Congratulations go to Ms. Catton, as she has the distinct honor of being the first-ever recipient of a one star review from Good e-Reader. Even Willie Nelson’s
literary diarrhea musings from his life on the road while high got two stars, mostly for having a cool-looking cover. I’m sure she is not all that affected by the news, having won the Man Booker Prize for this book. Sad, really. I wasn’t aware the pool of eligible titles was so abysmal this year that this book somehow rose to the top.
As with many prestigious award winning books, this one has everything that makes it stand out in the eyes of a snobby, musty committee of literary judges: it’s got a Victorian setting, a unknown journey, gratuitous and inexplicable violence, and opium. Last but not least, it’s 800 pages long. The committee must have awarded it based solely on the sheer amount of effort that went into writing it.
Am I being overly harsh and unnecessarily critical? Of course. Is it because I have a chip on my shoulder about the prize itself as it not only forbids self-published titles but also requires the publisher to throw in 5,000 pounds towards the advertising of the book’s status as a shortlist prize nominee? You betcha. Yes, the Man Booker Prize not only goes to a book published in the UK by a “formal” publishing house (don’t worry, just in case you’re confused and think your book is eligible, the rules are nice enough to state further down that you’re not welcome), but also expects the publishers of the six books whittled down to the shortlist to foot the bill for advertising to the world that this book made it to the finals.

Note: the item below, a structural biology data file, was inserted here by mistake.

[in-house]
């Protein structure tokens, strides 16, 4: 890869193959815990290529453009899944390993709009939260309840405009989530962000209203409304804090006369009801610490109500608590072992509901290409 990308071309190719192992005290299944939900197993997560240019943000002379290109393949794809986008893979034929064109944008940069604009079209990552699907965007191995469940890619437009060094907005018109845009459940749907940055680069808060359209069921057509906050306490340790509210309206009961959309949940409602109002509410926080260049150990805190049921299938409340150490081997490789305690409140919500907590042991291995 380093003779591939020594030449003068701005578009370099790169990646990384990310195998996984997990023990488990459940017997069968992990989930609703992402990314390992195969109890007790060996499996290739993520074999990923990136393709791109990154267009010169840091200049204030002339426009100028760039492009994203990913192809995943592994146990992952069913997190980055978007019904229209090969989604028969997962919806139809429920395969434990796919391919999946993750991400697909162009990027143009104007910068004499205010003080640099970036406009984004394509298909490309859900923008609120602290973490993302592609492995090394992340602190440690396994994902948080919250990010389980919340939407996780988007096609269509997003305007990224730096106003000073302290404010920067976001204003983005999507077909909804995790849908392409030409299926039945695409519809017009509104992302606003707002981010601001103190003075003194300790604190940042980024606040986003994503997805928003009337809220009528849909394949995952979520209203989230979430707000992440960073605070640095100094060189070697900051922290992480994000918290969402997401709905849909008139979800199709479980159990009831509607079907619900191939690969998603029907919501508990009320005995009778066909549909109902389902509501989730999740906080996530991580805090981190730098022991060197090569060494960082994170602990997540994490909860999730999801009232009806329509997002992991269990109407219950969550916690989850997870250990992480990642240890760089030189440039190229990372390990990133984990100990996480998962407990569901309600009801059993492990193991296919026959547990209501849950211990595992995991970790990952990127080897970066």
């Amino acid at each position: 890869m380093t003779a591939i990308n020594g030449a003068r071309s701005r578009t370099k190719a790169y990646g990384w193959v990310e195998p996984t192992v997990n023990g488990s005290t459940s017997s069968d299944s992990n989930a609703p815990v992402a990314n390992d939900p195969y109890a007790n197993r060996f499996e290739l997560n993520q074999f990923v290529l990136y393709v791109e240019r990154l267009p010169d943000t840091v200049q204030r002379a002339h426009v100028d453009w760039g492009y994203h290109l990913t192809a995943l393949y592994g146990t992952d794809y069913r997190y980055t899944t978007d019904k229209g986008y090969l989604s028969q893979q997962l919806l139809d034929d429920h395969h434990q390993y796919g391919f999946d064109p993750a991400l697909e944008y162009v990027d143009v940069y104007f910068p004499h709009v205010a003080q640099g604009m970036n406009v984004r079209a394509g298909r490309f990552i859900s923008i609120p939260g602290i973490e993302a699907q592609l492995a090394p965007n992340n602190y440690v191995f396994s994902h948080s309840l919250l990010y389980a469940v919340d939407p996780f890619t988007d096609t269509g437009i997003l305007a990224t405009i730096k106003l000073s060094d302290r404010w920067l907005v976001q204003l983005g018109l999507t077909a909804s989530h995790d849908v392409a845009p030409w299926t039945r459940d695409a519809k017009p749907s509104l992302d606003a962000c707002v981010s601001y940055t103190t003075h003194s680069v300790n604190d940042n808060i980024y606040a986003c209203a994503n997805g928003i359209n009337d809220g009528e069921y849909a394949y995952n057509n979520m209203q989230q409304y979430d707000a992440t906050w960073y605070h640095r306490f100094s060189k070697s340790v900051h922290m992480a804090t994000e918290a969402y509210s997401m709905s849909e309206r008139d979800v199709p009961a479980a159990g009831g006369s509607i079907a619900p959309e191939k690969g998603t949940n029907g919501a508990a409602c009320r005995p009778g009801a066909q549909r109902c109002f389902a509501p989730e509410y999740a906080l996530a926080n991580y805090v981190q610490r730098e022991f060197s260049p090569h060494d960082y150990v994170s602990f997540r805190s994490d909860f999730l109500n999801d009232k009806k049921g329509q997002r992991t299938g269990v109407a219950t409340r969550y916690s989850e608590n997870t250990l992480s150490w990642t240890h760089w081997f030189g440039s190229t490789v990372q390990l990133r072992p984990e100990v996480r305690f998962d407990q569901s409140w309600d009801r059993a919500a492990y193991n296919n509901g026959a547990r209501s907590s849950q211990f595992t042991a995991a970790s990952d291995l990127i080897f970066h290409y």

And somehow, this book won.
The best quote on the entire internet about this book is from a review by Sarah Skoletsky: “Here’s my takeaway – gold mining is terrible work, opium seems pleasant, a dress weighing over 5 pounds should be looked into, and it rains a lot in New Zealand.”
I hate to make my negative impression of the book all based on the fact that it’s just another droning example of what passes for prestige in the world of legacy publishing these days, so there are actually valid points to make. The writing is about as wordy as it can possibly get, and the endless cast of characters make it nearly impossible to follow the story line. And just for fun, it has a rather unrefreshing plot–man strikes out for the unknowns of New Zealand to seek his fame and fortune and finds that the rest of the world is also trying to enjoy the prosperity that a whole new economy can offer–that has been done often and done well. This just isn’t one of those times.